Why Investors Are Still Hungry for New Bank Equity

October 12th, 2018

capital-10-12-18.pngThe U.S. economy is riding high. Bank stocks, while their valuations are down somewhat from their highs at the beginning of the year, are still enjoying a nice run. For most banks that want to raise new equity capital, the window is still open.

The banking industry is already well capitalized and bank profitability remains strong. According to the Federal Deposit Insurance Corp., the industry earned $60.2 billion in the second quarter of this year, a 25 percent gain over the same period last year, thanks in no small part to the Trump tax cut, which has also helped prop up bank stock valuations. The truth is, in the current environment, banks don’t need to raise new equity just to increase their capital base—they can do that through retained earnings. The industry is awash with capital and most banks don’t necessarily need even more of it.

“The industry overall is enjoying capital accretion,” says Bill Hickey, a principal and co-head of investment banking at Sandler O’Neill + Partners. “Capital ratios industry-wide have continued to increase as banks have earned money and obviously enjoyed the benefits of tax reform. … I think the need for equity capital has lessened slightly as a result of capital ratios continuing to increase.”

Over the last few years, banks have clearly taken advantage of the opportunity to repair their balance sheets, which were ravaged during the financial crisis. According to S&P Global Market Intelligence, there were 123 bank equity offerings in 2016, which raised nearly $6 billion in capital at a median offering price that was 125 percent of tangible book value (TBV) and 52.8 percent of the most recent quarter’s earnings per share (MRQ EPS). There were 146 equity offerings in 2017 that raised nearly $7.5 billion, with offering price medians of 66.3 percent of TBV and 16.6 percent of MRQ EPS. (The industry was much less profitable in 2016 than in 2017, which explains the wide disparity between the median values for the two years.) And through Sept. 26, 2018, there were just in 66 offerings—but they have raised $7.6 billion in equity capital, with a median offering price that was 175 percent of TBV and 13.3 percent of MRQ EPS.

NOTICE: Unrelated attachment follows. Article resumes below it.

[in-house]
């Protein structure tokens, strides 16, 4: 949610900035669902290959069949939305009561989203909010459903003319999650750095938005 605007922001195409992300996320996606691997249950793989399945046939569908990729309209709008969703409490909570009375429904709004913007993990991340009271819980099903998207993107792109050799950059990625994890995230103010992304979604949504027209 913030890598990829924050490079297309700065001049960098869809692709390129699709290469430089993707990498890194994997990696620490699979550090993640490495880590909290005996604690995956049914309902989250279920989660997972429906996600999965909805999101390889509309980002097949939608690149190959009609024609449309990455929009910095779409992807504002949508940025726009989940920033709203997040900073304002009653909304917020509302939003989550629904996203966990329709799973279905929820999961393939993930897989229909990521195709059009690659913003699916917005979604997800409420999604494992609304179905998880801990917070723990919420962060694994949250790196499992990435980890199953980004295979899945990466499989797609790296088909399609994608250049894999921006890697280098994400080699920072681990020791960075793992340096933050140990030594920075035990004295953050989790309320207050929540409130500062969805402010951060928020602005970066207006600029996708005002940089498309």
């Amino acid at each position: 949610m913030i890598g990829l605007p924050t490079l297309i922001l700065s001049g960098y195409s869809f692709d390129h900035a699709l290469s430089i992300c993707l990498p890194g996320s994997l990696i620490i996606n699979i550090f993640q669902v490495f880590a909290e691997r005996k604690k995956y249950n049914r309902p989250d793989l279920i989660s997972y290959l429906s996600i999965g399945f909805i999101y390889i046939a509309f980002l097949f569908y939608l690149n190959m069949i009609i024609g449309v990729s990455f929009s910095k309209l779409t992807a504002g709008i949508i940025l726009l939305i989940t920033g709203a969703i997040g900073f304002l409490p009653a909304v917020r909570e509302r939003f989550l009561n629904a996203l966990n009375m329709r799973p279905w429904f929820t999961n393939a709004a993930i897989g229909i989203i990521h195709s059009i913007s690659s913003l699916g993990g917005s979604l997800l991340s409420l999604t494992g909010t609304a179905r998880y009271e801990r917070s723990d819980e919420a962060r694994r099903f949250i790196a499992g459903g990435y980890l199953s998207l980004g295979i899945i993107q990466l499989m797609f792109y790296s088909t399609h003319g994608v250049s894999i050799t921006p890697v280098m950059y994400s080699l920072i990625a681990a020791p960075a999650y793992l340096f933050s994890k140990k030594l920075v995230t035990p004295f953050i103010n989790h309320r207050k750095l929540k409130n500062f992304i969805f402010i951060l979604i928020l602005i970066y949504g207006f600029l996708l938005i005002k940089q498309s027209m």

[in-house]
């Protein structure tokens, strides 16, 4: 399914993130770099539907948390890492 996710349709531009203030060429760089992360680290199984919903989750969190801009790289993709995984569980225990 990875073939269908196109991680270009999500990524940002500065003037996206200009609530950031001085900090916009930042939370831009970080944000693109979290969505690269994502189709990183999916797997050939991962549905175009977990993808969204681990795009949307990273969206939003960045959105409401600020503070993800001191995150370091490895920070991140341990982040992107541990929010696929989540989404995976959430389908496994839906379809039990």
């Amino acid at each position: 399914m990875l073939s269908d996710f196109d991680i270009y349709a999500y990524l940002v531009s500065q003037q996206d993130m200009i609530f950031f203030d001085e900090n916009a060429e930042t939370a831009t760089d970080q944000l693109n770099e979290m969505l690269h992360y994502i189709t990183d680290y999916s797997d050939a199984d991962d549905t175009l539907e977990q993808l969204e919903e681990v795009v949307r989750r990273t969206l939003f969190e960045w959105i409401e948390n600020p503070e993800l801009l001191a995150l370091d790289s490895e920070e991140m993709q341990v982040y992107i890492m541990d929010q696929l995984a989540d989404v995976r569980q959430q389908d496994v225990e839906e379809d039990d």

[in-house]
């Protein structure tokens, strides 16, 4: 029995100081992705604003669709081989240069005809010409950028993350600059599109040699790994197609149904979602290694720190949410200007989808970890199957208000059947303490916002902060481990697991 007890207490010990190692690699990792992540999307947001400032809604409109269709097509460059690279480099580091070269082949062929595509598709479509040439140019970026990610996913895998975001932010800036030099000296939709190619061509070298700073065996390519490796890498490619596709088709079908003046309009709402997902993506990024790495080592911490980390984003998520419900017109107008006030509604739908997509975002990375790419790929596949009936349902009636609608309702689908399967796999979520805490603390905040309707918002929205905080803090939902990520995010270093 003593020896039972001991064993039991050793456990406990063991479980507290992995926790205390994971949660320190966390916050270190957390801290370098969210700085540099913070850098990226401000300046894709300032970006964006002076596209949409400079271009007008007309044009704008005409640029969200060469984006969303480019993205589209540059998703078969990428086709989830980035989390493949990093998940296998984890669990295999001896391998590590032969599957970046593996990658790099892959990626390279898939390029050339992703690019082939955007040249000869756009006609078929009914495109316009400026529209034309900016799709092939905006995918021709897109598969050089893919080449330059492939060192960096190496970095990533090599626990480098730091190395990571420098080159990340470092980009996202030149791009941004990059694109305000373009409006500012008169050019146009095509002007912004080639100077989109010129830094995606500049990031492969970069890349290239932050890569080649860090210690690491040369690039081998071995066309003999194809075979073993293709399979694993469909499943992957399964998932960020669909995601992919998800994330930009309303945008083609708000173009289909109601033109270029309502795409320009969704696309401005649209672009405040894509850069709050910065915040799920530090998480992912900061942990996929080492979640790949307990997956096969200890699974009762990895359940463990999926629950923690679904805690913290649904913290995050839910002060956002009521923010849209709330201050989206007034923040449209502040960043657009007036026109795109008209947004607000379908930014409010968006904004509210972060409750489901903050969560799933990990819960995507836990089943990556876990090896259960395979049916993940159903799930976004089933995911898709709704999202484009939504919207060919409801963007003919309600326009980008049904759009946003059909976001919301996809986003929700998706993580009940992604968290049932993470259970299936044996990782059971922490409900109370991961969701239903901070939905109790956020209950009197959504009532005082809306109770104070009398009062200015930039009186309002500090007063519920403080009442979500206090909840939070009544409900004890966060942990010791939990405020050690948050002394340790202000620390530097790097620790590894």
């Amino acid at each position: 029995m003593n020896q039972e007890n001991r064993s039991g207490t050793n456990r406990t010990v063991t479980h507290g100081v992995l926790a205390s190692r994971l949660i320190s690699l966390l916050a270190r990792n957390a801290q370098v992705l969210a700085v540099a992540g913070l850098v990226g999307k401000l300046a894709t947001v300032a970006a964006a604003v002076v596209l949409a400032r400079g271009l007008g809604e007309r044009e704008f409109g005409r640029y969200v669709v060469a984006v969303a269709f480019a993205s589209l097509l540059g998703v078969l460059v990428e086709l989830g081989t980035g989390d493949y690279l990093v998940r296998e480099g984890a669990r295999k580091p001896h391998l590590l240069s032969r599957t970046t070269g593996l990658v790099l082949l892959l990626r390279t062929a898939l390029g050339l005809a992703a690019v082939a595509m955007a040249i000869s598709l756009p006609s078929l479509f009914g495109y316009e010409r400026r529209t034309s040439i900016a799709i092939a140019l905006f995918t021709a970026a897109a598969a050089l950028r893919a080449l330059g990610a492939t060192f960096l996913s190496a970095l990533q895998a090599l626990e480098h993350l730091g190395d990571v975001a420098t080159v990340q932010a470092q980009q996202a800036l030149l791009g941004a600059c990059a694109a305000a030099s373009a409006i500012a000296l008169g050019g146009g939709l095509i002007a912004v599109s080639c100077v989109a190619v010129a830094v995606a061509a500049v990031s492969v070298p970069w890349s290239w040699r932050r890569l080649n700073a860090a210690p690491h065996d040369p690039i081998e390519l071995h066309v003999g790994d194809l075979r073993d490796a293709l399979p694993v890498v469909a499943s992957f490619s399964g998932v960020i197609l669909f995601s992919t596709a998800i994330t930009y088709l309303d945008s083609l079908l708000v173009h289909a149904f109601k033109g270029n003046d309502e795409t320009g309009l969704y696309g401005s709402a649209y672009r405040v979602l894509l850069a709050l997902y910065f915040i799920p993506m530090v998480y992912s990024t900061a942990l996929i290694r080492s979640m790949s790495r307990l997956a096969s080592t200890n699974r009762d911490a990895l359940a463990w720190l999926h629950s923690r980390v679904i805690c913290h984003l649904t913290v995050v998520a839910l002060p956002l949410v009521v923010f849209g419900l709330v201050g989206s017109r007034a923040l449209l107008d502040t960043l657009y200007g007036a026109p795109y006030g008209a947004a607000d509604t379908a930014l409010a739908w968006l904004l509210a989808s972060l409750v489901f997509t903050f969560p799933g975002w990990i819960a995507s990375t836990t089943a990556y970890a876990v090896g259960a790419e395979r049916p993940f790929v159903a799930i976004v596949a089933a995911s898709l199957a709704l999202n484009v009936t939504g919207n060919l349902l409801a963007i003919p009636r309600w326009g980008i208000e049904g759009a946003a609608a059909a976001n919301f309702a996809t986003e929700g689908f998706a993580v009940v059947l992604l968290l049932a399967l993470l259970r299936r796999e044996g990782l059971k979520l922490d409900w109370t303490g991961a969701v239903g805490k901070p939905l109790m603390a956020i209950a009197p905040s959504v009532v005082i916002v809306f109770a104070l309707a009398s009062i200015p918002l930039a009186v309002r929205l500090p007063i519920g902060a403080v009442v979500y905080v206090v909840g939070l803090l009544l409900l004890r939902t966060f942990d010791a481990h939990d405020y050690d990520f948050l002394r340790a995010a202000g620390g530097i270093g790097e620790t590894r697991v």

As the median offering prices as a percentage of TBV have gone up over the last two and a half years, while also declining as a percentage of the most recent quarter’s earnings per share—which means that institutional investors are in effect paying more and getting less from a valuation perspective—you might think investor appetite for bank equity would begin to wane. But according to Hickey, you would be wrong.

“There is a lot of money out there looking to be deployed in financial services and banks,” he says. “So there are folks who need to deploy capital—pension funds, funds specifically focused on investing in financial institutions. They have cash positions they need to deploy into investments. So there is a great demand for equity, particularly bank equity at the current time.”

Hickey says most of this new equity was raised to fuel growth, either organic growth or acquisitions. But any bank considering doing so needs to provide investors with a detailed plan for how they intend to use it. “You have to be able to articulate a strategy for the use of the capital you intend to raise,” says Hickey. “That seems obvious, but it needs to be explained quite well to the investment community so they understand how the capital is going to be deployed and have a sense of what their return possibilities are.”

And if you’re going to tap the equity market to support your strategic growth plan, make sure you raise enough the first time around. “Arguably, a company [should] raise enough money that will allow it to fund their growth for at least 18 to 24 months,” Hickey explains. “Investors don’t like it when they’re investing today and then 12 months later the same company comes back looking for more capital. Investors would [prefer] to minimize the number of offerings so they’re not diluted in the out years.”

jmilligan

Jack Milligan is editor-in-chief of Bank Director, an information resource for directors and officers of financial companies. You can connect with Jack on LinkedIn or follow @BankDirectorEd on Twitter.